IT Operations Blog

Insourcing vs Outsourcing IT Services: Comparing Your Options

Kirstie Magowan
6 minute read
Kirstie Magowan
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The arguments for and against outsourcing the IT services consumed by an organization are many and varied.

One thing to remember is that there is no ‘one size fits all’ in this picture. Chances are that most businesses will need to outsource at least a subset of services that have very specialized platform or support requirements. But just how far to go in shedding the responsibility for hosting, managing, and supporting IT services is a very individual decision.

In this article, I consider a number of the pros and cons of outsourcing your IT services.

Insourcing or outsourcing: all or nothing?

Your particular reasons for making this decision will not be the same as another organization. You may be looking at financial, resourcing, expertise, or any number of other considerations. It is most likely that the best option is going to be a hybrid approach with some services supported within the organization and some through third party vendors.

As with any service management approach, you adopt and adapt to suit your individual requirements.

Outsourcing

Benefits of outsourcing IT services

Let’s look firstly at some of the benefits of outsourcing:

Cost savings

More often than not, the driver for moving to managed services is cost. There can be considerable cost benefits derived from divesting the organization of expensive tech resources whose expertise may only be required occasionally.

One oft-overlooked benefit is that outsourcing removes the costs of staff turnover, holiday and sick leave, and other downtime periods that arise when working with in-house resourcing.

Likewise, sharing complex technology platforms can provide significant savings to the business. Infrastructure as a service (IaaS), Software as a Service (SaaS), telecommunications as a service (TaaS), and other offerings can all provide significant economy of scale. Paying for a portion of a service as a tenant will, in most cases, be less expensive than bearing the cost of hardware, licensing, security, maintenance, and other associated costs on an in-house solution.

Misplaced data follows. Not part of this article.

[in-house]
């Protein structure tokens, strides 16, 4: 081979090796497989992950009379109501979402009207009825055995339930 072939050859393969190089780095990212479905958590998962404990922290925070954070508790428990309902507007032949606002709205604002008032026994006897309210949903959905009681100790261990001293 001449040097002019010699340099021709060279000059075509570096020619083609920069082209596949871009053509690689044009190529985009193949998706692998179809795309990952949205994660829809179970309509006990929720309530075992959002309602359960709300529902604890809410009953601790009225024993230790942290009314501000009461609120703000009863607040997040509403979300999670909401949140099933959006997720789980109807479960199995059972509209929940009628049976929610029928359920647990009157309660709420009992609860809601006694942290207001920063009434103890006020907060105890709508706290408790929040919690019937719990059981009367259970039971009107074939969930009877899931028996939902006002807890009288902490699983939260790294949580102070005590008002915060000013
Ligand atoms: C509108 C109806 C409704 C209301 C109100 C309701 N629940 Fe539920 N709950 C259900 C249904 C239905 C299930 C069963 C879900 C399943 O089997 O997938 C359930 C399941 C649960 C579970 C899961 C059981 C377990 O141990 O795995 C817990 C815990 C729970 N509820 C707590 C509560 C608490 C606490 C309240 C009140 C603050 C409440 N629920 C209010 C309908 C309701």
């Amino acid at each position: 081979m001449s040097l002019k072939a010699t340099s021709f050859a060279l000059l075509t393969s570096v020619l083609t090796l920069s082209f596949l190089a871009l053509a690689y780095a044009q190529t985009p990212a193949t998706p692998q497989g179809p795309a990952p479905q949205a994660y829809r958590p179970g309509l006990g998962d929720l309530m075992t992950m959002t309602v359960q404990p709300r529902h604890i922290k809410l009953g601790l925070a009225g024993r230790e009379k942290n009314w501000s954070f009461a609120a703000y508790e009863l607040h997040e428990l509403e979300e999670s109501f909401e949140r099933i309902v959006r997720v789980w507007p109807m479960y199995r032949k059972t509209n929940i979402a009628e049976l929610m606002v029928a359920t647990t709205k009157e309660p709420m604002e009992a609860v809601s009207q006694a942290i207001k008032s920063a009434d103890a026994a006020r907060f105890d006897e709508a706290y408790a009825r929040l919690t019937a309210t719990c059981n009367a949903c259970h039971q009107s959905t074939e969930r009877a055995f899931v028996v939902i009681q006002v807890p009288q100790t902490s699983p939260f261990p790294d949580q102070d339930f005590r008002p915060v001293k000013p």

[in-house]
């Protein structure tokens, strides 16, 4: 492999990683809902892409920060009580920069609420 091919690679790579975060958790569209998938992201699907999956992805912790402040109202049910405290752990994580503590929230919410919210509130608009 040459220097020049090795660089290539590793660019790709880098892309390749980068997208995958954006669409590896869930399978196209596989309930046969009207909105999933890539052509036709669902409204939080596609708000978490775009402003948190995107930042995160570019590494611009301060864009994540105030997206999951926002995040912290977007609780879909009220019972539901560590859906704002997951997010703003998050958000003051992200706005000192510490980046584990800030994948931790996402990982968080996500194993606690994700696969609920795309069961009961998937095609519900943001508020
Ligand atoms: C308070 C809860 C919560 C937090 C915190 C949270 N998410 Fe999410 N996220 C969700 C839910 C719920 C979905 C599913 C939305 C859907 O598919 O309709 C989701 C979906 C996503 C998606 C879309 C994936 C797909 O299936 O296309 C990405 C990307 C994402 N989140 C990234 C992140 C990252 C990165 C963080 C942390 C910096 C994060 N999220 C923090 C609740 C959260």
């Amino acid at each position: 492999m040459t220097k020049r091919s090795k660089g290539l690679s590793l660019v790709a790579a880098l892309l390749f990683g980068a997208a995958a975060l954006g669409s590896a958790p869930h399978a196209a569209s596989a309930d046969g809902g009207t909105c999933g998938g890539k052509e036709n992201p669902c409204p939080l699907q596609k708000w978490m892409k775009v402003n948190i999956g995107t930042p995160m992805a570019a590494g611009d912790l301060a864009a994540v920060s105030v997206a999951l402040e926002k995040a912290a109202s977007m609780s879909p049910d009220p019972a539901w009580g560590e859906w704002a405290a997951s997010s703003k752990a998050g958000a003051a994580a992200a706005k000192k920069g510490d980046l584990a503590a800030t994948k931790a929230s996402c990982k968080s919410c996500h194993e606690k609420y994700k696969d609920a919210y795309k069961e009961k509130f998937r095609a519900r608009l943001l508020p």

Availability of expertise

A managed service provider, serving several customers, will have the ability to source, and pay for, a high level of expertise in the products they offer.

The cost of hiring at this level can be prohibitive for a single business, especially when you consider that:

  • An expert’s specialized knowledge may not be required very often.
  • At most times, this expert will likely be undertaking tasks that are well below their skill level, which are unlikely to be engaging or fulfilling.

For critical systems that are required to be available around the clock, a single resource will not be enough. A managed provider will have multiple resources as well as the availability to meet agreed service requirements, regardless of the time that problems occur.

Investment considerations

Using managed services allows an organization to transfer what would have been capital expenditure (CapEx) to operating expenditure (OpEx). This can make securing agreement for new services easier.

Try before you buy

Outsourcing services gives you an opportunity to “try before you buy”, ensuring that the service you are considering is fit for purpose and will provide the value you are looking for.

This is not possible if you are building the solution in-house. In this case, you need to be certain that you will reap the rewards of the investment from the outset. It will be too late once you have purchased and installed infrastructure and software to change your minds.

Flexibility

An important benefit of outsourcing is the ability to quickly add and remove capacity to fit with variable requirements.

For example, a government taxation agency may well have a requirement for additional capacity during annual filing periods but will not require this for the other 11 months of the year.

  • A managed service provider will be able to quickly provide this additional capacity and remove it when it is no longer required.
  • An insourced solution will always need to have capacity available to meet the peak periods of the year, which results in waste and unutilized capacity.

Flexibility can also come into play when new services are being planned or old ones changed. Vendors will quickly be able to ‘spin up’ virtual machines as testing environments and remove them just as quickly. These temporary capacity increases are a very valuable capability that are not economic for most insourced environments.

Sticking to what you are good at

A final thought in favor of outsourcing: If you are working in a retail business, an accountancy firm, or a hospital, then you have skills that work in those specialties. Does it really make sense to spin up an IT capability within the organization? Are you better concentrating on your core business and leaving IT to those who are specialists in this area?

Risks of outsourcing IT services

Obviously insourcing is not going to be all a bed of roses. There will undoubtably be thorns for you to negotiate.